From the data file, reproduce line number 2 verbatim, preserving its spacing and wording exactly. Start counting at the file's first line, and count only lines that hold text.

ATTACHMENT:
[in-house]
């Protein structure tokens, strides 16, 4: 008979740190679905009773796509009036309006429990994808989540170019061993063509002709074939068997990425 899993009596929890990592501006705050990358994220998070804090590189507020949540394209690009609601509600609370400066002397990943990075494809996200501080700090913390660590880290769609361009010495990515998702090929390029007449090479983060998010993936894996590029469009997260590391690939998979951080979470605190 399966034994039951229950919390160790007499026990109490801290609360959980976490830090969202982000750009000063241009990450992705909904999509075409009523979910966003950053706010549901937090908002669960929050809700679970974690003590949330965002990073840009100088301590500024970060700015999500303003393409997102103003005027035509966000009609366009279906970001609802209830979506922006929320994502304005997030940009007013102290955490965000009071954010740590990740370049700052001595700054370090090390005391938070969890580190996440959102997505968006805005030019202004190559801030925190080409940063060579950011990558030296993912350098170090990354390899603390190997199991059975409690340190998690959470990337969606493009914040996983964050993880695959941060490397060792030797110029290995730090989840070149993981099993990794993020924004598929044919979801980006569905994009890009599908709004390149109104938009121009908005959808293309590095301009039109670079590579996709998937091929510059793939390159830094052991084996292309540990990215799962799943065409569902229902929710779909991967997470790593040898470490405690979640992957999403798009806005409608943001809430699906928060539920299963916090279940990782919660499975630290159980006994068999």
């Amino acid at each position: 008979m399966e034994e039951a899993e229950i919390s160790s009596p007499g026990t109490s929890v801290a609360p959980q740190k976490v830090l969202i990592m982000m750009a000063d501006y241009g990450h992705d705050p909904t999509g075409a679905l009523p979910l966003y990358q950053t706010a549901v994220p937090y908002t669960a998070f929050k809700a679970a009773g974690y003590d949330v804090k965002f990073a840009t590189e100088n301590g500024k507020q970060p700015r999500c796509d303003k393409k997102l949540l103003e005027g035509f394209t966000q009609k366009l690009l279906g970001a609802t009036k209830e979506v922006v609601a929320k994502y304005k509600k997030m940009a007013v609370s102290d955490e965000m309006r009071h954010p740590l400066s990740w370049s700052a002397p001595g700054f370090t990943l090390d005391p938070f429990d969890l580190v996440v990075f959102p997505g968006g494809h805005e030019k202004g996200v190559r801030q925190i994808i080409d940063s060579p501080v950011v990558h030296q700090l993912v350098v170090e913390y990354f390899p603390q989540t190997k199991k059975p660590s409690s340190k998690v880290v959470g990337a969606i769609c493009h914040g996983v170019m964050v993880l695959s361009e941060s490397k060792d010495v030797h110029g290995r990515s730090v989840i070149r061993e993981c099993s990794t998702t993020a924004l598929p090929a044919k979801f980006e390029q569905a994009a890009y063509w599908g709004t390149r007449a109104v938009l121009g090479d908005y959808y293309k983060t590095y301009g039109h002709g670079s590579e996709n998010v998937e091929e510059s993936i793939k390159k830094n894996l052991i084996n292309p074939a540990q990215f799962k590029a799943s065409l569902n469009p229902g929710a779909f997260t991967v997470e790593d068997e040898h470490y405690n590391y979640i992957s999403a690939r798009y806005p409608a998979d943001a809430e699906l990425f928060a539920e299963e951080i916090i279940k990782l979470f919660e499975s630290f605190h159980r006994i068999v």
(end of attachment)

């Protein structure tokens, strides 16, 4: 008979740190679905009773796509009036309006429990994808989540170019061993063509002709074939068997990425 899993009596929890990592501006705050990358994220998070804090590189507020949540394209690009609601509600609370400066002397990943990075494809996200501080700090913390660590880290769609361009010495990515998702090929390029007449090479983060998010993936894996590029469009997260590391690939998979951080979470605190 399966034994039951229950919390160790007499026990109490801290609360959980976490830090969202982000750009000063241009990450992705909904999509075409009523979910966003950053706010549901937090908002669960929050809700679970974690003590949330965002990073840009100088301590500024970060700015999500303003393409997102103003005027035509966000009609366009279906970001609802209830979506922006929320994502304005997030940009007013102290955490965000009071954010740590990740370049700052001595700054370090090390005391938070969890580190996440959102997505968006805005030019202004190559801030925190080409940063060579950011990558030296993912350098170090990354390899603390190997199991059975409690340190998690959470990337969606493009914040996983964050993880695959941060490397060792030797110029290995730090989840070149993981099993990794993020924004598929044919979801980006569905994009890009599908709004390149109104938009121009908005959808293309590095301009039109670079590579996709998937091929510059793939390159830094052991084996292309540990990215799962799943065409569902229902929710779909991967997470790593040898470490405690979640992957999403798009806005409608943001809430699906928060539920299963916090279940990782919660499975630290159980006994068999």